Rivers and Lakes Under a Changing Climate

2019 H3S Spring Cyberseminar Series

Lauren Somers / McGill University
Claire Beveridge / University of Washington
Fatemeh Ghader / Technische Universität Berlin
Katherine Markovich / University of Arizona

Talk Descriptions

Climate impacts on Andean hydrology using a mountain systems approach (Somers)

As Andean glaciers recede, the capacity of snow and ice to buffer low flow periods is lost. We integrate climate, glacier, surface water and groundwater modelling techniques to project hydrologic change in an Andean catchment through 2100.

From the Elwha to the Mekong: Watershed-scale sediment dynamics under the impacts of hydropower dams and environmental change (Beveridge)

This talk will provide an overview of how interdisciplinary research approaches, encompassing computational modeling and satellite remote sensing, are being applied to understanding river network sediment transport and storage. These approaches are applied in two study areas of vastly different environmental conditions and stages of hydropower dam development: the Elwha River Basin of Washington State, where the world's largest dam removal recently occurred; and the Mekong River Basin of Southeast Asia, where hydropower development is rapidly advancing.

Water and water shortage in Iran, Case study Tashk-Bakhtegan and Maharlu lakes basin, Iran (Ghader)

In this study for the first time, complete research was carried out to understand the hydrologic circle of Tashk-Bakhtegan and Maharlu lakes' basin. In this study, those basins were evaluated in terms of meteorology, surface water, groundwater, water quality, and water balance was carried out. Although the agriculture section was evaluated as the most water consumer.

Climate change and mountain groundwater: an integrated field and numerical approach (Markovich)

Climate change will exacerbate water scarcity globally and particularly in snowmelt-dominated regions via a snow-to-rain shift and earlier snowmelt period. Observational records of mountain systems show evidence of this snow-to-rain transition; however, the mountain groundwater response is not well understood. This uncertainty is largely due to our inability to ‘see’ mountain groundwater, because mountain systems are generally data poor and deep wells completed in the mountain block are rarely available. My research blends field and numerical methods to characterize mountain groundwater systems with the ultimate goal of improved prediction of hydrologic response to climate change in mountain systems. First, I present a Bayesian hydrograph separation approach to better constrain the proportional contribution of groundwater to streamflow in a volcanic catchment in Central Chile. This approach is useful in data limited systems for developing a conceptual model of the surface water groundwater interactions, and for further hypothesis development of climate change response; however, this lacks a direct, quantitative link to integrated hydrologic models. My current research explores the use of multiple age tracers ( 3 H/ 3 He, 39 Ar, 14 C) in mountain groundwater systems as a direct link to an integrated hydrologic model, ParFlow-CLM, via particle tracking. This work aims to constrain estimates of mountain block recharge to the Tucson basin and project recharge response under future climate conditions.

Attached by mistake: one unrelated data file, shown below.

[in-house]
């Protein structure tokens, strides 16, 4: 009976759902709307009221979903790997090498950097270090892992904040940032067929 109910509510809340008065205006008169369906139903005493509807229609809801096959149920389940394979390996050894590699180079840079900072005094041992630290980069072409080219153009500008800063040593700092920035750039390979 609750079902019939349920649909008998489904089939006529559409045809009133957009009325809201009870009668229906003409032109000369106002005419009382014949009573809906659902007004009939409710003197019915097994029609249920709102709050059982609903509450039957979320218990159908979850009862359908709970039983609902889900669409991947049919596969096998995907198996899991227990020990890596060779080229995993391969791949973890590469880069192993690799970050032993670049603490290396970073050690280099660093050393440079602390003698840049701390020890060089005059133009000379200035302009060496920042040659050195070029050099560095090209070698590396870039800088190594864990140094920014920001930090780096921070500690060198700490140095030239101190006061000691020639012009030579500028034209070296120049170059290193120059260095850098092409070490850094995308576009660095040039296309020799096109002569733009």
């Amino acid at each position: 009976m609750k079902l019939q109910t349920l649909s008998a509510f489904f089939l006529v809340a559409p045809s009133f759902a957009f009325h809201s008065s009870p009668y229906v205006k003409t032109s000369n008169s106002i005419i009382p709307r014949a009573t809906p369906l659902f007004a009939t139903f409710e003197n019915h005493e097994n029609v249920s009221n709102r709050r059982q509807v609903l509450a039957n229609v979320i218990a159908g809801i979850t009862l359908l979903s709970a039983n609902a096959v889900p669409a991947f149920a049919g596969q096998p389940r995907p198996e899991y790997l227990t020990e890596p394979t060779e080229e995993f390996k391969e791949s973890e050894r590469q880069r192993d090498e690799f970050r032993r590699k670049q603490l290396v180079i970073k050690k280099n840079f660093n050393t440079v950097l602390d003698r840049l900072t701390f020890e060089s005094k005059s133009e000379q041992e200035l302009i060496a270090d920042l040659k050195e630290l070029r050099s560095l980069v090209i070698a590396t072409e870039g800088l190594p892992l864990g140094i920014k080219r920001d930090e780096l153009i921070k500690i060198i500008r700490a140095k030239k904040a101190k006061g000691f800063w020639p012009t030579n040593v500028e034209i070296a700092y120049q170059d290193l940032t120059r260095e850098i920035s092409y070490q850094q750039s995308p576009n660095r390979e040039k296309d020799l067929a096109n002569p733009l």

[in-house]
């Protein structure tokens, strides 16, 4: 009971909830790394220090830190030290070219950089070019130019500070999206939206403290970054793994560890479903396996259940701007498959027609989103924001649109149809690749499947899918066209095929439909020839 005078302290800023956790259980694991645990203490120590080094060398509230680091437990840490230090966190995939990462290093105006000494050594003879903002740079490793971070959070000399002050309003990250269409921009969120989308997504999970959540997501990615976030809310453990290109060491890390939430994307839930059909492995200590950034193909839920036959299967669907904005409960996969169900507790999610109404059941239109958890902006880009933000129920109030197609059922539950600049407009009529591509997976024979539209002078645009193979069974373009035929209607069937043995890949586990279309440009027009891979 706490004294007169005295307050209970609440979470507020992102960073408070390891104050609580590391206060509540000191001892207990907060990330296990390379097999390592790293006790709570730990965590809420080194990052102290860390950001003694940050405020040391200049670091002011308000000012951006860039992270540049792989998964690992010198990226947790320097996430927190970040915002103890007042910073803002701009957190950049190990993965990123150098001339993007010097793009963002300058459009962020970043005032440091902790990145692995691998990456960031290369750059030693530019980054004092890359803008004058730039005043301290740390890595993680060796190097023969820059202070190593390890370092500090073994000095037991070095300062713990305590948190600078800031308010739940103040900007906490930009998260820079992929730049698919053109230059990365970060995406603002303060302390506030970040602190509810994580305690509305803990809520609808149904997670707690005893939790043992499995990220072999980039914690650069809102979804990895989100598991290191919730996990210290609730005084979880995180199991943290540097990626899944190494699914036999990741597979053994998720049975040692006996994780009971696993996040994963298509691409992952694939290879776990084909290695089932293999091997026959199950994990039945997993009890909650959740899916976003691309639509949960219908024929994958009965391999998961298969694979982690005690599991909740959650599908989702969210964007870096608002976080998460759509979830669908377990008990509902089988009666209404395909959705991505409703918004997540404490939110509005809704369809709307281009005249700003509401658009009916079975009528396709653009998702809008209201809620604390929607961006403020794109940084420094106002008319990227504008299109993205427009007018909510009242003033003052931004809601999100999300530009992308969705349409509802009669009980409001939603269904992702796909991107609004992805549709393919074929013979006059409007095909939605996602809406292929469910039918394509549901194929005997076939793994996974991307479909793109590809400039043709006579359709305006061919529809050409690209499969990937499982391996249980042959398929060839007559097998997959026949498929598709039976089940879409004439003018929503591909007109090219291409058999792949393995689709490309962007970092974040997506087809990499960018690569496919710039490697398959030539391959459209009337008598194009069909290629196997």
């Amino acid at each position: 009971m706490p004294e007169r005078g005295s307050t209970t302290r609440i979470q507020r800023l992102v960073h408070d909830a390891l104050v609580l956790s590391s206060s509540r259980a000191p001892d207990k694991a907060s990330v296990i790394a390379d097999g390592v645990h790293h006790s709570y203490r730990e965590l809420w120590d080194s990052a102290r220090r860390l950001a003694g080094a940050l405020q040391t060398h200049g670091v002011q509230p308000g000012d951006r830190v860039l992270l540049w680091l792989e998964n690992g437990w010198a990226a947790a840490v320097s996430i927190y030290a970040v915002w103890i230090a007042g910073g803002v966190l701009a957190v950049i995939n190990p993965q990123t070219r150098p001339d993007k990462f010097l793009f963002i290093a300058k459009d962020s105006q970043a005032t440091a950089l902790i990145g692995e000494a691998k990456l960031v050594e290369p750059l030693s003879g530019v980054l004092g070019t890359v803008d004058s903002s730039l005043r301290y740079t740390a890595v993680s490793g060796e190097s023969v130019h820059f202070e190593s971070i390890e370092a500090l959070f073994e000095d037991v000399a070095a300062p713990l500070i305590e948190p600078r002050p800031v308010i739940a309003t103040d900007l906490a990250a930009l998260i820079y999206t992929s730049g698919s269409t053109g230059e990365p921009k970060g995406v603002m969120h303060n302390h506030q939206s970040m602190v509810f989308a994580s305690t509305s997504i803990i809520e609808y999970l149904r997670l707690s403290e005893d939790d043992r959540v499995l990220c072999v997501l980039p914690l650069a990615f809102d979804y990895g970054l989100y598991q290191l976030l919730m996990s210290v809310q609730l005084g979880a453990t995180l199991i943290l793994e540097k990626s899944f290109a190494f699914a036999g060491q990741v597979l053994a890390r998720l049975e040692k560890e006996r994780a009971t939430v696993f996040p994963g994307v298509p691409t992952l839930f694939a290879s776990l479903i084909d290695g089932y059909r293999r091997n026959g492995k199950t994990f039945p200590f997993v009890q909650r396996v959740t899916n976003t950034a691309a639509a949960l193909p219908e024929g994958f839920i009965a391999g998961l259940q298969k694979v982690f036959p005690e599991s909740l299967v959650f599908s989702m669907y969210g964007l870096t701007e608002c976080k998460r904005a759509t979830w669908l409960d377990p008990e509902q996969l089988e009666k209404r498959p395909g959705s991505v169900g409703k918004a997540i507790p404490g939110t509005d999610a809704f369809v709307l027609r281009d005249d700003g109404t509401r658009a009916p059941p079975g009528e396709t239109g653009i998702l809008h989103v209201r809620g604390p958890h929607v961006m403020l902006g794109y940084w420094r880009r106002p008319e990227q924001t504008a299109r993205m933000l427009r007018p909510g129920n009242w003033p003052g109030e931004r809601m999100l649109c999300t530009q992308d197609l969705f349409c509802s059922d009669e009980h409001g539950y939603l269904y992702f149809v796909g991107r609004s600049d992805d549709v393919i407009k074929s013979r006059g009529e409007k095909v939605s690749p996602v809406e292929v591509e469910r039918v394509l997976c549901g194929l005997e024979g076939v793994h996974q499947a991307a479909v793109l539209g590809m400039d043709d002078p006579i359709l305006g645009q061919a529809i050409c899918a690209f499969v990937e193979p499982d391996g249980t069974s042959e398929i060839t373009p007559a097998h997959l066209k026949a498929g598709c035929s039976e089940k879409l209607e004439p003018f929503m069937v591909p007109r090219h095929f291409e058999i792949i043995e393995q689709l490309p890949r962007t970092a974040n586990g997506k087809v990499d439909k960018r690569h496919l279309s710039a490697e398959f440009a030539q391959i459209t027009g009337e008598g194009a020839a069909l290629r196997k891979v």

Note: The recording will be published at a later date due to unpublished work.

2019 H3S Spring Cyberseminar Series: Early career scientists conquer new frontiers: an H3S conversation

Hosted by CUAHSI and AGU's H3S

For the month of April, H3S, AGU's Hydrology Section Student Subcommittee, will be taking over CUAHSI's Cyberseminar series. Each of the four seminars will showcase talks by four early career scientists studying some of the most pressing issues around hydrology and beyond, including 1) Coastal Dynamics in a Changing World, 2) Rivers and Lakes Under a Changing Climate, 3) Water Resources and Management, and 4) Water Pollution and Quality. Scientists will give short presentations on the week's theme followed by a brief Q&A.